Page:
Although no differences have been observed between checkpoint inhibitors, the number of agents now available may affect the FDA’s decision about what action — if any — it will take on atezolizumab’s accelerated approval.
Rapid changes likely will not occur until data from the trial are presented and reviewed thoroughly, Grivas said.
“With the exception of pembrolizumab — which had an OS benefit in a large phase 3 randomized trial — the other four have comparable levels of evidence based on phase 2 trials,” he said. “It will be important to take this into account. We will see how the FDA and the oncology community react to the data when they become available, and how they may affect practice patterns.”
Two months ago, the FDA granted accelerated approval to atezolizumab for first-line treatment of patients with locally advanced or metastatic urothelial cancer who are not eligible for cisplatin chemotherapy. The phase 3 IMvigor130 study is ongoing to confirm the benefit in this population.
Thirty other trials are underway to evaluate atezolizumab alone or in combination for the treatment of lung, kidney, skin, breast, colorectal, prostate, ovarian, bladder and blood cancers.
If the FDA decides to withdraw its accelerated approval of atezolizumab for use in the second-line setting, the implications may not be dramatic for patients and clinicians.
“It may be that it is not such a big deal because they have other options,” Srinivas said. “If the FDA comes back and says this drug will be withdrawn, it will be a shame for the company and for the other trials that are all looking at atezolizumab, but from a patient and physician point of view, there are four other choices.”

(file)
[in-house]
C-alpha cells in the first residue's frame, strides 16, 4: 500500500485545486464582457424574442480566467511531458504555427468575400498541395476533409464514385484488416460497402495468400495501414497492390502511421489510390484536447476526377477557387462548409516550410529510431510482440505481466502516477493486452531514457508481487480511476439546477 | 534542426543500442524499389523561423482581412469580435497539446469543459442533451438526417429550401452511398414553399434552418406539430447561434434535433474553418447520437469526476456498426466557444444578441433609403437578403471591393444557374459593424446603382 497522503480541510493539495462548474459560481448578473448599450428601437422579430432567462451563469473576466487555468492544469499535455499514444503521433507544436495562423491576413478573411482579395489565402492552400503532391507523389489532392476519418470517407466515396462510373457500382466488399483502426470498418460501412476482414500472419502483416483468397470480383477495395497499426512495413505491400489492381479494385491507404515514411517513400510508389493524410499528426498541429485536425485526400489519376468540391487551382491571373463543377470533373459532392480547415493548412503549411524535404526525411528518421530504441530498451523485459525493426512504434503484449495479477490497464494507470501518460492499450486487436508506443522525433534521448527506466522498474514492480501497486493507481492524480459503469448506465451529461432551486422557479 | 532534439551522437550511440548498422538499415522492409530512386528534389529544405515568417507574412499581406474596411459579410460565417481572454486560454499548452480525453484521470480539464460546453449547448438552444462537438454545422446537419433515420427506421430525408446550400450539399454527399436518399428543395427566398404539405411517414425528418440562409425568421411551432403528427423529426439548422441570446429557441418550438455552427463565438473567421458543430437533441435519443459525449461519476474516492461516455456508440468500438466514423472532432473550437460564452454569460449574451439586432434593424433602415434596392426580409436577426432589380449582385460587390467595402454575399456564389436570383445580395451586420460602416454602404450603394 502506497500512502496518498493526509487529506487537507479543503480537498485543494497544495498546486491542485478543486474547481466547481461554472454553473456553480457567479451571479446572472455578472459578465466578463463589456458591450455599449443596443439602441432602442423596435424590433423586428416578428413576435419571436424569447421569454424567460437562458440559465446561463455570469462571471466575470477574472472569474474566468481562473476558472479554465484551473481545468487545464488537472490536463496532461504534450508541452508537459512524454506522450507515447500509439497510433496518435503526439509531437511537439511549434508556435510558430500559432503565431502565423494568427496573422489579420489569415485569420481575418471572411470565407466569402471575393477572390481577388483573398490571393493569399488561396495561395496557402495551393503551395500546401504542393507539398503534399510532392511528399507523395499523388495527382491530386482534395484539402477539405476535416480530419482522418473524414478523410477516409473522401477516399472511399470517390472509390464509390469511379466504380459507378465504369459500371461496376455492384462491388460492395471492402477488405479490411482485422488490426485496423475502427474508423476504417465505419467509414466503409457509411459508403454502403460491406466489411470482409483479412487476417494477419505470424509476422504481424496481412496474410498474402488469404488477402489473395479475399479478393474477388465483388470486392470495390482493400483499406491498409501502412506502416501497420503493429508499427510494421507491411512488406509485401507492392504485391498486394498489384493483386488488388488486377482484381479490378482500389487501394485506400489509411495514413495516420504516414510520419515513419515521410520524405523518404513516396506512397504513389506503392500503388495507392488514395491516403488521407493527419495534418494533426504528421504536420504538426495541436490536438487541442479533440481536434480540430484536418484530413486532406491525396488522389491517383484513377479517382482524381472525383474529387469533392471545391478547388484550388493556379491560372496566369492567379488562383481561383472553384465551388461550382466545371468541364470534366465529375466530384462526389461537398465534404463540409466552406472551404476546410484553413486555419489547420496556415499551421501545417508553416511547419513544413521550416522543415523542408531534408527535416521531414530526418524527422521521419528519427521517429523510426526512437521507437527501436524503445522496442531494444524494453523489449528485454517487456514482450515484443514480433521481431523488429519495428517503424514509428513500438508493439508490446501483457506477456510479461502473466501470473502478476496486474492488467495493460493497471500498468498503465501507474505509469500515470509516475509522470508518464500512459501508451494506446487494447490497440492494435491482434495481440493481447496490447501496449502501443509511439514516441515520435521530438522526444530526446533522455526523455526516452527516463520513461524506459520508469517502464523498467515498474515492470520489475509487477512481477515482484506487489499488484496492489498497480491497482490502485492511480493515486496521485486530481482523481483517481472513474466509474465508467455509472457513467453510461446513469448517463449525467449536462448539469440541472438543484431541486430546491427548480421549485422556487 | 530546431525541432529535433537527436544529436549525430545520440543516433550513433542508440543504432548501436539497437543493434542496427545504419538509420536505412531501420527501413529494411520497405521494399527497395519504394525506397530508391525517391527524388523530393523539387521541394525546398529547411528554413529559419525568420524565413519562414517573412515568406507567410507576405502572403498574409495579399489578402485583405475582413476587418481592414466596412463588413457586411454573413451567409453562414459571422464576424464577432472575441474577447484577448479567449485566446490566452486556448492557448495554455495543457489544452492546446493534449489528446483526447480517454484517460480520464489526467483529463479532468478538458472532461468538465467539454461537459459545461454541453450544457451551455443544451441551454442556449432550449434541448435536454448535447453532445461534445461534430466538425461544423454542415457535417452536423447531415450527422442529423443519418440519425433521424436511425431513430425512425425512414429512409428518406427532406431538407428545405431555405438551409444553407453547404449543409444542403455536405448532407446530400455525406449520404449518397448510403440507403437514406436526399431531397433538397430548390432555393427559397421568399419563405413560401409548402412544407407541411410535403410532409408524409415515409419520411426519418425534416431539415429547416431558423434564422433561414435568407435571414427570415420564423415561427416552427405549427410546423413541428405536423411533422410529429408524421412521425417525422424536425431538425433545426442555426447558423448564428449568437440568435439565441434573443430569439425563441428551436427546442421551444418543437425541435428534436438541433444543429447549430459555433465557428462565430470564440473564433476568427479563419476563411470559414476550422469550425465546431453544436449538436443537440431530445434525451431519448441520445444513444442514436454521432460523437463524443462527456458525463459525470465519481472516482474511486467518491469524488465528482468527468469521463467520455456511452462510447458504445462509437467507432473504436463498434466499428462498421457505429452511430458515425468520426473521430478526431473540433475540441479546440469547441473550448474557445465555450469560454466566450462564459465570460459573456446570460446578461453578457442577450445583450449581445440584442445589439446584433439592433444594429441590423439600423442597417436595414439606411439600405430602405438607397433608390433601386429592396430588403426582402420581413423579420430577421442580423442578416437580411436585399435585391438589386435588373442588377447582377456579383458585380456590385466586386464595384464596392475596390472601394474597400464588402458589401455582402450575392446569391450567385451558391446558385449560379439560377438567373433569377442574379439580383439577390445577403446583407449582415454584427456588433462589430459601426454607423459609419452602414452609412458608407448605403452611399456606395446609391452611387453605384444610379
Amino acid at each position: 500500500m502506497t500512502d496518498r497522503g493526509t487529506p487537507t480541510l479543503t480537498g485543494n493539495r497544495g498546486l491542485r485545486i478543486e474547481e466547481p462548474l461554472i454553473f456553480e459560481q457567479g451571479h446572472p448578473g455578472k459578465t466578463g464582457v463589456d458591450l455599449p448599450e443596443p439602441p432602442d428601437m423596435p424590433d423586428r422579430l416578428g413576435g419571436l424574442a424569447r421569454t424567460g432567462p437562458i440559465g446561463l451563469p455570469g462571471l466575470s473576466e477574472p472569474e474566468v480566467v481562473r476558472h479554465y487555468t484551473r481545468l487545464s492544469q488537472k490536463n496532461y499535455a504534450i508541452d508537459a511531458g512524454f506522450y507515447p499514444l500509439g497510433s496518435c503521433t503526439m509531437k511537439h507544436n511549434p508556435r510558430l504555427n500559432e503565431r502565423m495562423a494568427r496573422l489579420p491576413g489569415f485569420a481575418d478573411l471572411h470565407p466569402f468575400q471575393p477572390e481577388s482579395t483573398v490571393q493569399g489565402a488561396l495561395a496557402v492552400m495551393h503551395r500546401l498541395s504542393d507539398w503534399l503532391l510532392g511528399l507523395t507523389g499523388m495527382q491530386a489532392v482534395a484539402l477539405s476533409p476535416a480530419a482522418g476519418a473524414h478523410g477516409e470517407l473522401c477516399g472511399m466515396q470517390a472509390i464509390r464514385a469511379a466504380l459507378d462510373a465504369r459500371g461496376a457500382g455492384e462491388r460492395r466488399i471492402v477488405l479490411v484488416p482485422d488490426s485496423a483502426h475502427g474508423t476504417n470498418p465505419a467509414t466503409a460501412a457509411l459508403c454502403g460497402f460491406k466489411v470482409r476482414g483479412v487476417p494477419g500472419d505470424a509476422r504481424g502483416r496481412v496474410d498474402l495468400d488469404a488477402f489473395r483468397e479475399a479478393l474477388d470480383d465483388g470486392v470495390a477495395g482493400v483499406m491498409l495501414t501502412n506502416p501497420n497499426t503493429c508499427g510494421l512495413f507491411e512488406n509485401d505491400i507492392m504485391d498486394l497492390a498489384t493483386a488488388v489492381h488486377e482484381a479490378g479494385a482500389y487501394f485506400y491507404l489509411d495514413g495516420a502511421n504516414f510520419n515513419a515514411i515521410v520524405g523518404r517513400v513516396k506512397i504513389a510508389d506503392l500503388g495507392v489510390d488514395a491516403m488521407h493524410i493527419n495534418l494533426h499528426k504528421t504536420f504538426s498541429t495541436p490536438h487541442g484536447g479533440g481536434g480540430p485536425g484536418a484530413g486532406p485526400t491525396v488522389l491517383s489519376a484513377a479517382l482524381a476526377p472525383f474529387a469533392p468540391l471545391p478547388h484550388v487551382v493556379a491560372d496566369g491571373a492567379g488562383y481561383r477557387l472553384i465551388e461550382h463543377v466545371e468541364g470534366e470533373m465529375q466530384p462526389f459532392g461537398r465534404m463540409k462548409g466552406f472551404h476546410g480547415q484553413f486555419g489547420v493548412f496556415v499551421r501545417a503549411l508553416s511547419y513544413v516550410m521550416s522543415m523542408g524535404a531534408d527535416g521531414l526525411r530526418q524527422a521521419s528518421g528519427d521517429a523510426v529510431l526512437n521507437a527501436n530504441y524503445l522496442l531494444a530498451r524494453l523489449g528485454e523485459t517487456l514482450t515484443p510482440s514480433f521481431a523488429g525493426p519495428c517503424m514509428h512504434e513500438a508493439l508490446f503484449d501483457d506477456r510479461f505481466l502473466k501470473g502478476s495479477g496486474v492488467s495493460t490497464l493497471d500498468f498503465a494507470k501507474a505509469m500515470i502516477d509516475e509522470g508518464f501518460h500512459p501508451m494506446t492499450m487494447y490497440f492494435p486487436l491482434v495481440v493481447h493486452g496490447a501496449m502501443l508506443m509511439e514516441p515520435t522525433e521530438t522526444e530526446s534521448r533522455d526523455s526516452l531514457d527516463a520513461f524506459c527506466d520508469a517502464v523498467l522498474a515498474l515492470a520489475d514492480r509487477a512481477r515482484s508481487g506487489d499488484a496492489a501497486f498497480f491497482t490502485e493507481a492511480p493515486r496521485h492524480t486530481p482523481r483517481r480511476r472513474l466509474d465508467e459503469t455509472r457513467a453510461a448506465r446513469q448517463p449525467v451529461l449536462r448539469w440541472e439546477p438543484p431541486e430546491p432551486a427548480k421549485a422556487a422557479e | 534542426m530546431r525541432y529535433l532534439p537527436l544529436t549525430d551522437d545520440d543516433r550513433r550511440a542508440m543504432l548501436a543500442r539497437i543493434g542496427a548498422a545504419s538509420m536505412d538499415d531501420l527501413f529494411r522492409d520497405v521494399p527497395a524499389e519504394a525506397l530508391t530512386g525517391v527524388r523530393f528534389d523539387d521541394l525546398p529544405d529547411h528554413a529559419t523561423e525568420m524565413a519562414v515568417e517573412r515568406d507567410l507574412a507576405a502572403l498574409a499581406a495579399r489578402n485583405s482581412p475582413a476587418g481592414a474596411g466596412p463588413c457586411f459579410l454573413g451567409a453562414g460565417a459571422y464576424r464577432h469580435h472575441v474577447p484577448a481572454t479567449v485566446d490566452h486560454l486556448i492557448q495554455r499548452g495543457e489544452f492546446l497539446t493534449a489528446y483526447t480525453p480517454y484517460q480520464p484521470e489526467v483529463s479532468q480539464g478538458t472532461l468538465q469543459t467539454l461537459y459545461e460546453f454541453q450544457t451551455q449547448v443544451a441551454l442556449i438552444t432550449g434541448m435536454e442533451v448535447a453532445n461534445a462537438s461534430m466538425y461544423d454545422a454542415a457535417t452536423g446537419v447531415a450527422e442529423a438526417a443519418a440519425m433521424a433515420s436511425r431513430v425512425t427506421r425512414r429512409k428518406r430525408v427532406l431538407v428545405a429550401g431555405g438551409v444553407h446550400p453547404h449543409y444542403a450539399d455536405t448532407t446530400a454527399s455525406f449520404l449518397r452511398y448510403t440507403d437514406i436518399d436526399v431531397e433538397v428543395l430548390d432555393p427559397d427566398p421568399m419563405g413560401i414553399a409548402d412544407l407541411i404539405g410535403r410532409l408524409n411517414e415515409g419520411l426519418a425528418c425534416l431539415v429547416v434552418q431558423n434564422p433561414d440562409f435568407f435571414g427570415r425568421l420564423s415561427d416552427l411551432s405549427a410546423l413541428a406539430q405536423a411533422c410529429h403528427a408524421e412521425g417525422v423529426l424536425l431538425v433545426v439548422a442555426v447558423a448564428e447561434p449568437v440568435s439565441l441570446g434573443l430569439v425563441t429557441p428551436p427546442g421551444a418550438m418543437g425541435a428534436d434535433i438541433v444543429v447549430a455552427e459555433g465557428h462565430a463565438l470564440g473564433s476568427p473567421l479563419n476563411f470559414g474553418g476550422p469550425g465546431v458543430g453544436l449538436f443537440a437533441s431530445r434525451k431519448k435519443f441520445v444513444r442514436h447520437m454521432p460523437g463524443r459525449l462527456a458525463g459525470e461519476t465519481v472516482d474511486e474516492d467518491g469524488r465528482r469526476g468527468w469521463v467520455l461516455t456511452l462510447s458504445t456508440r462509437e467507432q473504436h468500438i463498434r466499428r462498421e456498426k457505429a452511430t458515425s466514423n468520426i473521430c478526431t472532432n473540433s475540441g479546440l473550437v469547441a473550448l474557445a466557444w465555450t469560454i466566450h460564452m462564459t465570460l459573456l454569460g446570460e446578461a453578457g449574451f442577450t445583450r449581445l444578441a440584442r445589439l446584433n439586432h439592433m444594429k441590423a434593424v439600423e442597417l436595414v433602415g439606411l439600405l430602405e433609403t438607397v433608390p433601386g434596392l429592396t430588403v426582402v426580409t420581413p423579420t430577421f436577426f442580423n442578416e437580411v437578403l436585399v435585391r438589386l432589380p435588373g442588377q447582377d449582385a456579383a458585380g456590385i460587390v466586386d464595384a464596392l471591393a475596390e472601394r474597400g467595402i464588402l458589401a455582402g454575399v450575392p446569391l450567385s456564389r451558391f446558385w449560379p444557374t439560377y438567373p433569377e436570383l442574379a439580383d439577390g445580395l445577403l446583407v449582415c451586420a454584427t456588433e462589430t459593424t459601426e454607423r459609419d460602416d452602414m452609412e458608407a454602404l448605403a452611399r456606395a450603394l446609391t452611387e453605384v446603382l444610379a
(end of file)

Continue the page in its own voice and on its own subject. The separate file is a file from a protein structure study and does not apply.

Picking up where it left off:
Despite the uncertainty surrounding atezolizumab, Grivas expressed excitement about bladder cancer treatment advances made in the past 2 years.
“It is very encouraging and exciting to have options for patients with bladder cancer,” Grivas said. “After so many years of research efforts, we now have options with five agents, and hopefully more to come in the future. Promising clinical and translational research is ongoing, and trial accrual remains critical to make further progress.” – by Kristie L. Kahl
Balar AV, et al. Lancet Oncol. 2016;doi:10.1016/S0140-6736(16)32455-2.
Genentech. Genentech provides update on phase III study of Tecentriq (atezolizumab) in people with previously treated advanced bladder cancer. 2017. Available at: www.gene.com/media/press-releases/14665/2017-05-09/genentech-provides-update-on-phase-iii-s. Accessed on June 7, 2017.
Rosenberg J, et al. Eur J Cancer. 2015;doi:10.1016/S0959-8049(16)31942-6.
For additional reading on the FDA approval process:
FDA. CFR — Code of Federal Regulations Title 21. Available at: www.accessdata.fda.gov/scripts/cdrh/cfdocs/cfcfr/CFRSearch.cfm?fr=314.150. Accessed on June 7, 2017.
For more information:
Terence Friedlander, MD, can be reached at 1825 4th St., San Francisco, CA 94158; email: firstname.lastname@example.org.
Austine Graff can be reached at email@example.com.
Petros Grivas, MD, PhD, can be reached at Cleveland Clinic, 9500 Euclid Ave., Cleveland, OH 44195; email: firstname.lastname@example.org.
Sandy Srinivas, MD, can be reached at Stanford University, 875 Blake Wilbur Drive, Palo Alto, CA 94304; email: email@example.com.
Disclosures: Friedlander reports advisory board roles with AstraZeneca and Genentech. Graff reports employment with Genentech. Grivas reports consultant roles with AstraZeneca, Bayer, Bristol-Myers Squibb, Clovis Oncology, Dendreon, EMD Serono, Exelixis, Genentech and Merck. Srinivas reports advisory board roles with AstraZeneca, Bristol-Myers Squibb and Genentech.